Bradt Travel Guides: are some of the best in the industry, but not as popular as their competitors. We love Bradt because they specialise in unusual and off the beaten path destinations. ​This means that they tend to cover places other companies don’t, or only cover as part of a larger region – such as Ghana​, ​Serbia​ or Kyrgyzstan​. ​In addition to travel guides, Bradt also publishes various series, including ​a wildlife series, a regional series ​and a travel literature ​series with gems like this or this​. If you’re going off the beaten path, definitely check out Bradt!

​Travel ​Gear

Smartwool Socks on dashboard

Kindle: I am obsessed with my Kindle and I honestly don’t think I would survive on the road without it. You can store so many books on them! I currently have nearly 200 on mine and I’m no where near to running out of space! Buy a Kindle!

Smartwool Socks: When it comes to warm, winter socks, I have been in love with and grossly loyal to Smartwool Socks for years. And honestly that’s all there is to say about it. I am devastated that I’m now down to my last few remaining pairs – which I have had for nearly 10 years, by the way! If you’re interested in vegan-friendly brands that I also love (which can be just as warming if paired with a warm shoe), I also recommend: Thought, they have bamboo and organic cotton socks, in addition to woolen ones; and Conscious Step, who donate $1 of every purchase to a good cause.

REI: If you live in the US, REI is a one-stop shop for all things travel, camping and adventure. They carry their own brand, as well as all the top brands around the world. You can buy shoes, ​clothing, backpacks and much, much more. If you need travel gear, you really cannot go wrong with REI!

Alpine Trek: If you are in the UK, we highly recommend Alpine Trek. ​They are kind of the UK equivalent of REI. They carry ​TONS of high-quality brands and any type of clothing or equipment you could possibly need including shoes, socks and beanies. Bottomline, check ​Alpine Trek out, you won’t be disappointed!

Worldsim: allows you to keep in touch via text, Whatsapp, etc when you are abroad. It works the same as any sim card, except that you can use it abroad for excellent rates. If you live in the EU and you are only travelling within the EU, it probably is not worth it due to the new agreement on phone and data rates, but if you are leaving the EU or travelling TO the EU from anywhere else Worldsim is a must have. (Keep in mind, if you will be staying somewhere abroad for awhile, and not just going on holiday, you may want to look into getting a local simcard.) Oh, and did we mention that Worldsim lets your keep your current number?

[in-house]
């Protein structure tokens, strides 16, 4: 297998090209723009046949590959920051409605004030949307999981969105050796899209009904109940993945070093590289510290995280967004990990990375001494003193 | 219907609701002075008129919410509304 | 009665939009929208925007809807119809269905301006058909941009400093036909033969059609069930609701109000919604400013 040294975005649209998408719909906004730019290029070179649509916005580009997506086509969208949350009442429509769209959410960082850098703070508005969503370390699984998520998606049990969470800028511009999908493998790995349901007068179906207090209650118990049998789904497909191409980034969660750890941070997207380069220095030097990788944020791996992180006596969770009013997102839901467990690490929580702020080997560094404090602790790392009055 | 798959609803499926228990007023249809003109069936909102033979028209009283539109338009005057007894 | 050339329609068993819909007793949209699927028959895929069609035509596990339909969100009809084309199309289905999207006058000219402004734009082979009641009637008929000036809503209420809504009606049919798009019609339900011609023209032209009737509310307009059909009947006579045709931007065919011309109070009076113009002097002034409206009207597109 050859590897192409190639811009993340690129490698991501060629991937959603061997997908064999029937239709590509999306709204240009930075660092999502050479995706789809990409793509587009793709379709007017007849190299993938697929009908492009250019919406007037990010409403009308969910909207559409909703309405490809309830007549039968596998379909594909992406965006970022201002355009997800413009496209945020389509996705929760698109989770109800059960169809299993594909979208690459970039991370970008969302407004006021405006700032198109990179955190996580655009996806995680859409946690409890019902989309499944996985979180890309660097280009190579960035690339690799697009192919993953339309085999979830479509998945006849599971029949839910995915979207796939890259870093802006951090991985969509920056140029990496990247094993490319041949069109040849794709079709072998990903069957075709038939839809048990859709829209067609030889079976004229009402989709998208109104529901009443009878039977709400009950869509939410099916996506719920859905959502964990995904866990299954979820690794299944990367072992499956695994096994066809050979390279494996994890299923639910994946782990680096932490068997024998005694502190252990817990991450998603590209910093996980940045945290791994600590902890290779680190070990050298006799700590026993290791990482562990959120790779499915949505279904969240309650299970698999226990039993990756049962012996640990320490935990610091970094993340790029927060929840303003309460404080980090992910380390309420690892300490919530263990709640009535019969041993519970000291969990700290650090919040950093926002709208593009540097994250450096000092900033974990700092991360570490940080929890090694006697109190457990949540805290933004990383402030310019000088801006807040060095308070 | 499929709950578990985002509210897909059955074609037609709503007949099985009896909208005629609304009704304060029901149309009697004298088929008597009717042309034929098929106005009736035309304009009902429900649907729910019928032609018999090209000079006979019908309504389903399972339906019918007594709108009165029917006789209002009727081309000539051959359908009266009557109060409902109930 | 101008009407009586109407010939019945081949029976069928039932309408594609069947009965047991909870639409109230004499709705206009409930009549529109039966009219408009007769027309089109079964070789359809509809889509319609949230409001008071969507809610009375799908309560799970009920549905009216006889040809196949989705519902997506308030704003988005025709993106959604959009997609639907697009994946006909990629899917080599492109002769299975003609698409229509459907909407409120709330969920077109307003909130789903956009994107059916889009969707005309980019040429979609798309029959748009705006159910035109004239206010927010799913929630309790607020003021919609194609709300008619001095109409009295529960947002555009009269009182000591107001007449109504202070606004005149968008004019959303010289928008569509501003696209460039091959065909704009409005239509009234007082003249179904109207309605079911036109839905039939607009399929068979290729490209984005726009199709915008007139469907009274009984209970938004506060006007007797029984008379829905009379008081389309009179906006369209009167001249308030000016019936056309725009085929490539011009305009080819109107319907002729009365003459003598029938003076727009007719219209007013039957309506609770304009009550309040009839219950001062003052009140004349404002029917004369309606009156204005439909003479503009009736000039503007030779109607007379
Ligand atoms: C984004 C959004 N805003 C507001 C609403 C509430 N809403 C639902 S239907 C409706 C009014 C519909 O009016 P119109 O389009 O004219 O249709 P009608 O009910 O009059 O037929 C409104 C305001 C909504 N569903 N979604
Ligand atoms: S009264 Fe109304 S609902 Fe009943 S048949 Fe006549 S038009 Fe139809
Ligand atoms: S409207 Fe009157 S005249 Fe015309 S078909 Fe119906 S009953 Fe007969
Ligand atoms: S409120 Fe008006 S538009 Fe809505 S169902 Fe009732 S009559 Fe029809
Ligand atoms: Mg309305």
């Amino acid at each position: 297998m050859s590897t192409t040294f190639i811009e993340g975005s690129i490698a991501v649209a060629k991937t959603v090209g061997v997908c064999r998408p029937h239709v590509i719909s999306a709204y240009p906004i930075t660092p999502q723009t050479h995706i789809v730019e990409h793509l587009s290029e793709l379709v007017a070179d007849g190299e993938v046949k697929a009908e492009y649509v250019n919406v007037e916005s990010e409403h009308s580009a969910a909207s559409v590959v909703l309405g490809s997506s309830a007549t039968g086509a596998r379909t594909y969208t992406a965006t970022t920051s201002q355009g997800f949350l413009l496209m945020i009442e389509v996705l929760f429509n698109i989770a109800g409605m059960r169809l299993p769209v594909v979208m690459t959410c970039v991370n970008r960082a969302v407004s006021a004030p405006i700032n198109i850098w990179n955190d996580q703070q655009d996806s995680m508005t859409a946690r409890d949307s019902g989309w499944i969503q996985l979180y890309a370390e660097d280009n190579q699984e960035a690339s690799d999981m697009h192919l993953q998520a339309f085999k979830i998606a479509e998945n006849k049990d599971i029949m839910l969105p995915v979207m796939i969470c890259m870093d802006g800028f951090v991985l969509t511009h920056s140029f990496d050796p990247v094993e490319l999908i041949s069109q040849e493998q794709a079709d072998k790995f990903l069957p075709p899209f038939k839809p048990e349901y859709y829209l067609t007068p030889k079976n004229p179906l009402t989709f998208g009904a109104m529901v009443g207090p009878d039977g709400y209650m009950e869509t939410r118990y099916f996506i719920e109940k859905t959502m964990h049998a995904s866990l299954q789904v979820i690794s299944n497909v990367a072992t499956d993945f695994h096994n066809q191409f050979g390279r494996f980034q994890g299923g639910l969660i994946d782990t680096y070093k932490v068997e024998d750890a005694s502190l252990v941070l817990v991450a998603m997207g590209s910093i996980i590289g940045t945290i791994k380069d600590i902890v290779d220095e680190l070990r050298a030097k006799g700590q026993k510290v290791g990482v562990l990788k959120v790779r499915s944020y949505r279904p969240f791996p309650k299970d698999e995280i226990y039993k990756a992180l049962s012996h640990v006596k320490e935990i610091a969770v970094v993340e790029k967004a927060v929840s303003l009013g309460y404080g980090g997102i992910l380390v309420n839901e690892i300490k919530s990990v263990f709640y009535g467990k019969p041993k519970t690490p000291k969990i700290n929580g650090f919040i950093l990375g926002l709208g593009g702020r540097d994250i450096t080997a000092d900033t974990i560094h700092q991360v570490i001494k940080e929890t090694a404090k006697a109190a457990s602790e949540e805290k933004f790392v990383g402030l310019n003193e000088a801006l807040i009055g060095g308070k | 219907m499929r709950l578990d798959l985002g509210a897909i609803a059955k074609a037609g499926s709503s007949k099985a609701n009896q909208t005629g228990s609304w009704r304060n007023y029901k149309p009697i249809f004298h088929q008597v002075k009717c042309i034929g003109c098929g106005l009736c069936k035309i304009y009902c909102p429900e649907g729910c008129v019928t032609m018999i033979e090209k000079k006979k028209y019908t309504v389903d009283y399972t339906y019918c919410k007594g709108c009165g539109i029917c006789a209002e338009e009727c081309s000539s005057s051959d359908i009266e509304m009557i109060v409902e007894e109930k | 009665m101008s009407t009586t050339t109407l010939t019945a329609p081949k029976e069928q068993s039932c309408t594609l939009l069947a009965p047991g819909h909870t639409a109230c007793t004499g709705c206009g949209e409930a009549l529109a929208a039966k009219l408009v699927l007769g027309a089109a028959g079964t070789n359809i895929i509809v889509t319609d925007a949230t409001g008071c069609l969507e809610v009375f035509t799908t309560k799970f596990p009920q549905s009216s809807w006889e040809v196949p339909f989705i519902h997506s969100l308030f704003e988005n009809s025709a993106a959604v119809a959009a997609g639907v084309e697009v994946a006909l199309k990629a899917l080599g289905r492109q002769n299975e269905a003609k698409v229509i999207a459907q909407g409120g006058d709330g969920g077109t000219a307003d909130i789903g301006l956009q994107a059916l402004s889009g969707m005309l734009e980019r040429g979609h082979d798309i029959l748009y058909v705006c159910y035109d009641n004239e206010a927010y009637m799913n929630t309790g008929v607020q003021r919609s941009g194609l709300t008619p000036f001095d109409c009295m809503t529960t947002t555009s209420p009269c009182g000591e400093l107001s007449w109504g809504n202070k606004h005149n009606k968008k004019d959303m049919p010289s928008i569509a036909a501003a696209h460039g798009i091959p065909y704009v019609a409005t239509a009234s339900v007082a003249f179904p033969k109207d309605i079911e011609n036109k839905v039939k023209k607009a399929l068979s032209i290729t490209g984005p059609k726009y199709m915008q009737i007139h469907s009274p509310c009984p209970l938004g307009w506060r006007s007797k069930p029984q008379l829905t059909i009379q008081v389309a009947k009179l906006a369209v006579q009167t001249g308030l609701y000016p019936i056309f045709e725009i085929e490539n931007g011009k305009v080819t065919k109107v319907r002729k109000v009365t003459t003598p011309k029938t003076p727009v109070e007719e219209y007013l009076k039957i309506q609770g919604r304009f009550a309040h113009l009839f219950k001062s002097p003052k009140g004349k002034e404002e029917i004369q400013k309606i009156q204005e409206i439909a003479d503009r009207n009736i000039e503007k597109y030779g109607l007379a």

Lush: really is the best company out there for travel sized cosmetics and toiletries. Jeremy is a recent convert, but I have been using their products for over 10 years. Not only are they travel friendly, but they are also environmentally friendly! I’m allergic to every chemical known to man (not quite, but it seems that way), and I’ve never had a problem with Lush. We never go on a trip without one of their Shampoo Bars!

​Travel ​Apps

Duolingo: Going abroad somewhere they don’t speak your language? Just generally interested in learning a new language? We love Duolingo. It’s free and available online or in app form. They are constantly expanding their network of languages and learning tools​ – including the recently added Spanish podcasts! ​Duolingo has a great community of language learners where you can make friends, find study buddies and get excellent support!

Google Translate: To facilitate Duolingo, you can also download the Google Translate app. You never know when you’ll suddenly blank on the word hello, or need to ask for directions somewhere! Plus, the Google Translate app even works offline!

Google Maps: Hands down, Google Maps is the best map app available (it’s also the best on a desktop, too). Like Google Translate, Google Maps works offline, just download the map in question and you can access it at any time!

TripWhistle: If you are a safety conscious traveller, you can’t go wrong with TripWhistle. The app provides all the emergency contact numbers for ​every country in the world. Just in case!

XE.com: I have used XE for years! It is the best site out there for currency exchange rates and information. Just choose two currencies and pop in the amount! And the app is just as user-friendly as the site. As an added bonus, if you need to transfer money, XE’s rates are excellent!